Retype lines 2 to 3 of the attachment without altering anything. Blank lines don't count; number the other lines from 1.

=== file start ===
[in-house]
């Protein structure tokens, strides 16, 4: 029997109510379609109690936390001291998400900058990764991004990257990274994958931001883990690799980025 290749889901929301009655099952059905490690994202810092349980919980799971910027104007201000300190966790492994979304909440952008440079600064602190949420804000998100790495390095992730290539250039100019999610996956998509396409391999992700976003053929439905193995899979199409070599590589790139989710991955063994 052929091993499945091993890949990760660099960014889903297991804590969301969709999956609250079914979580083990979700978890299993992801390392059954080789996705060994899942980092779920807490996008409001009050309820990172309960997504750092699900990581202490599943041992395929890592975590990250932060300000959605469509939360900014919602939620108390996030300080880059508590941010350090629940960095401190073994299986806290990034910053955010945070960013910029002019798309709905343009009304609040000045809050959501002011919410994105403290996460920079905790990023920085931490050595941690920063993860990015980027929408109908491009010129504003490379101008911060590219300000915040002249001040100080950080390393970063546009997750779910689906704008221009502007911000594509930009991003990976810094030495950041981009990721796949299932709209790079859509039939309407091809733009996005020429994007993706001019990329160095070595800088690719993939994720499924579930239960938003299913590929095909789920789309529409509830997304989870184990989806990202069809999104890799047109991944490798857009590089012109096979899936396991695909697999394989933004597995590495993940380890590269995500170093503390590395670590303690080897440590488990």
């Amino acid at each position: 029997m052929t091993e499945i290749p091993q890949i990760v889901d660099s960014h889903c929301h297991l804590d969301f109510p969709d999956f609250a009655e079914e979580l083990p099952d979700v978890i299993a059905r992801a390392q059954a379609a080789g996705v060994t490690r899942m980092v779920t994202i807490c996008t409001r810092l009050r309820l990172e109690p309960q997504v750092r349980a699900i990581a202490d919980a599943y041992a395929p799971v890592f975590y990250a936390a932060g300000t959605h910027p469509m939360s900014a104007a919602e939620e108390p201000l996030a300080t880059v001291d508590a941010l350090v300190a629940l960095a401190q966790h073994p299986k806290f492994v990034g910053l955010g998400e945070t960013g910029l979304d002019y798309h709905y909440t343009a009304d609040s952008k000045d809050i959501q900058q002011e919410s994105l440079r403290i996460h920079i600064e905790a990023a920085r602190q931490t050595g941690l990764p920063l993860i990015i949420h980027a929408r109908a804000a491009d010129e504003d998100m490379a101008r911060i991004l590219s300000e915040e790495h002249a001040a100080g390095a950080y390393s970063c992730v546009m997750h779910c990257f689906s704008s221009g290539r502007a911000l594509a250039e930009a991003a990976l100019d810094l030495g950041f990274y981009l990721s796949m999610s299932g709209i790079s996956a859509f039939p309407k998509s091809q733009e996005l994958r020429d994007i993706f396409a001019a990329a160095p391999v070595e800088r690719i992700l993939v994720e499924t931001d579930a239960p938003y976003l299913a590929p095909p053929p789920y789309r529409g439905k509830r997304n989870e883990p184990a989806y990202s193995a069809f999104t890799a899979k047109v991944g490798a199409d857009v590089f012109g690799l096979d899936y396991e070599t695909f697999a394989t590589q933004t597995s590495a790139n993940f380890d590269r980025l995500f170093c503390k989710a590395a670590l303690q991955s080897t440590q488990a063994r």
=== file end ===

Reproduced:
């Protein structure tokens, strides 16, 4: 029997109510379609109690936390001291998400900058990764991004990257990274994958931001883990690799980025 290749889901929301009655099952059905490690994202810092349980919980799971910027104007201000300190966790492994979304909440952008440079600064602190949420804000998100790495390095992730290539250039100019999610996956998509396409391999992700976003053929439905193995899979199409070599590589790139989710991955063994 052929091993499945091993890949990760660099960014889903297991804590969301969709999956609250079914979580083990979700978890299993992801390392059954080789996705060994899942980092779920807490996008409001009050309820990172309960997504750092699900990581202490599943041992395929890592975590990250932060300000959605469509939360900014919602939620108390996030300080880059508590941010350090629940960095401190073994299986806290990034910053955010945070960013910029002019798309709905343009009304609040000045809050959501002011919410994105403290996460920079905790990023920085931490050595941690920063993860990015980027929408109908491009010129504003490379101008911060590219300000915040002249001040100080950080390393970063546009997750779910689906704008221009502007911000594509930009991003990976810094030495950041981009990721796949299932709209790079859509039939309407091809733009996005020429994007993706001019990329160095070595800088690719993939994720499924579930239960938003299913590929095909789920789309529409509830997304989870184990989806990202069809999104890799047109991944490798857009590089012109096979899936396991695909697999394989933004597995590495993940380890590269995500170093503390590395670590303690080897440590488990």
């Amino acid at each position: 029997m052929t091993e499945i290749p091993q890949i990760v889901d660099s960014h889903c929301h297991l804590d969301f109510p969709d999956f609250a009655e079914e979580l083990p099952d979700v978890i299993a059905r992801a390392q059954a379609a080789g996705v060994t490690r899942m980092v779920t994202i807490c996008t409001r810092l009050r309820l990172e109690p309960q997504v750092r349980a699900i990581a202490d919980a599943y041992a395929p799971v890592f975590y990250a936390a932060g300000t959605h910027p469509m939360s900014a104007a919602e939620e108390p201000l996030a300080t880059v001291d508590a941010l350090v300190a629940l960095a401190q966790h073994p299986k806290f492994v990034g910053l955010g998400e945070t960013g910029l979304d002019y798309h709905y909440t343009a009304d609040s952008k000045d809050i959501q900058q002011e919410s994105l440079r403290i996460h920079i600064e905790a990023a920085r602190q931490t050595g941690l990764p920063l993860i990015i949420h980027a929408r109908a804000a491009d010129e504003d998100m490379a101008r911060i991004l590219s300000e915040e790495h002249a001040a100080g390095a950080y390393s970063c992730v546009m997750h779910c990257f689906s704008s221009g290539r502007a911000l594509a250039e930009a991003a990976l100019d810094l030495g950041f990274y981009l990721s796949m999610s299932g709209i790079s996956a859509f039939p309407k998509s091809q733009e996005l994958r020429d994007i993706f396409a001019a990329a160095p391999v070595e800088r690719i992700l993939v994720e499924t931001d579930a239960p938003y976003l299913a590929p095909p053929p789920y789309r529409g439905k509830r997304n989870e883990p184990a989806y990202s193995a069809f999104t890799a899979k047109v991944g490798a199409d857009v590089f012109g690799l096979d899936y396991e070599t695909f697999a394989t590589q933004t597995s590495a790139n993940f380890d590269r980025l995500f170093c503390k989710a590395a670590l303690q991955s080897t440590q488990a063994r």